Teens use drugs for a variety of reasons. They may feel alone, misunderstood, mistreated, or lonely. In order to escape these realities some teens turn to drugs as a way to self-medicate. They may want to test boundaries and rebel against their parents’ rules. By using drugs, they feel as if they are in control of their lives and don’t have to listen to anyone else. Teens may also see the glorified portrayal of drugs in movies and music and think that by using drugs they will be a part of this “desirable” type of lifestyle. While there are multiple reasons why teens turn to drugs, one of the most common reasons is peer pressure. A teen’s peer group is a powerful positive or negative force in their life. If their friends drink alcohol or use drugs, it can be hard for them to say “no”. That is why it is so important to equip them with tools and traits to resist negative peer pressure.
How to Help Your Teen Combat Negative Peer Pressure
- Education and Information: By providing teens accurate, detailed information about the dangers of drug use they can truly understand the real risks.
- Positive Role Models: Coaches, family members, religious officials, and adults dedicated to upholding your values can encourage your teen to make good choices and turn away from destructive behaviors.
- High Self-Esteem and Confidence: The teen years are often a time of frustration. Teens may have a period of low self-esteem while trying to accept the ways they are different from their peers. Usually this period will subside, but when it does not, teens may turn to drugs to instill a feeling of false By helping teens to set and achieve goals, learn to handle criticism, and accept compliments, you can build their self-esteem and confidence.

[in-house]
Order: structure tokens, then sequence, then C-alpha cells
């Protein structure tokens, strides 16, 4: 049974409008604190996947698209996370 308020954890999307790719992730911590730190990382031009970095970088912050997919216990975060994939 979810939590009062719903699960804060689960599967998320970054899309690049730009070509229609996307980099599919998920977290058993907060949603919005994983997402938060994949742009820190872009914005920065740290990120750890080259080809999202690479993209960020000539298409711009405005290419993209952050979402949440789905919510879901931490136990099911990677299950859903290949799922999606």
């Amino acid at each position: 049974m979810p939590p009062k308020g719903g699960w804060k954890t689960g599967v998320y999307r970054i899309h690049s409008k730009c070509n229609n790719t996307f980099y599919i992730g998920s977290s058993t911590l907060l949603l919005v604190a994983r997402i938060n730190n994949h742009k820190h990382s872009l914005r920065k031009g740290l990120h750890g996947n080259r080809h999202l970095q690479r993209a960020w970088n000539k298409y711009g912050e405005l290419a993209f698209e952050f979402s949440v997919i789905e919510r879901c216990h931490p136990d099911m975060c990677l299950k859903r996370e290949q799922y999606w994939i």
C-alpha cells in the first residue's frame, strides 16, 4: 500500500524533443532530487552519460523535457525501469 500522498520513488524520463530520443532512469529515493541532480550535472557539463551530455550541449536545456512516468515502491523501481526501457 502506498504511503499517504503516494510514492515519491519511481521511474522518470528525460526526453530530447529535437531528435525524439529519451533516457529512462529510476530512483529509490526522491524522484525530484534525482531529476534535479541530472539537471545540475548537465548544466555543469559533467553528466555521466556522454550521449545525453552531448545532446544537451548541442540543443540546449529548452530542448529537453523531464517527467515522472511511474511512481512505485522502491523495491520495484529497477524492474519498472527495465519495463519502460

- Role-Playing and Visualization: Role-playing and visualization can help teens imagine what they would do in negative peer pressure situations before they happen. Ask your teen what they would do in a variety of situations and help them to work out ways to turn down drugs or alcohol if they are offered (i.e. refusing, changing the subject, giving an excuse, leaving the group).
- Be Ready to Listen: You want your teen to come to you and other trusted adults for advice, so it is important to not be judgmental. Frequently talk to your teen so they will know that you are always ready to listen. When teens know that you value their own opinions, you will have a greater chance of them coming to you with any problems, including negative peer pressure and drug use.
Teens need to be prepared for all sorts of adult situations and it is crucial for them to be able to navigate negative peer pressure when it arises. We are dedicated to helping teens and families in a variety of situations. If you need our assistance, please contact Georgia Psychiatric Consultants today.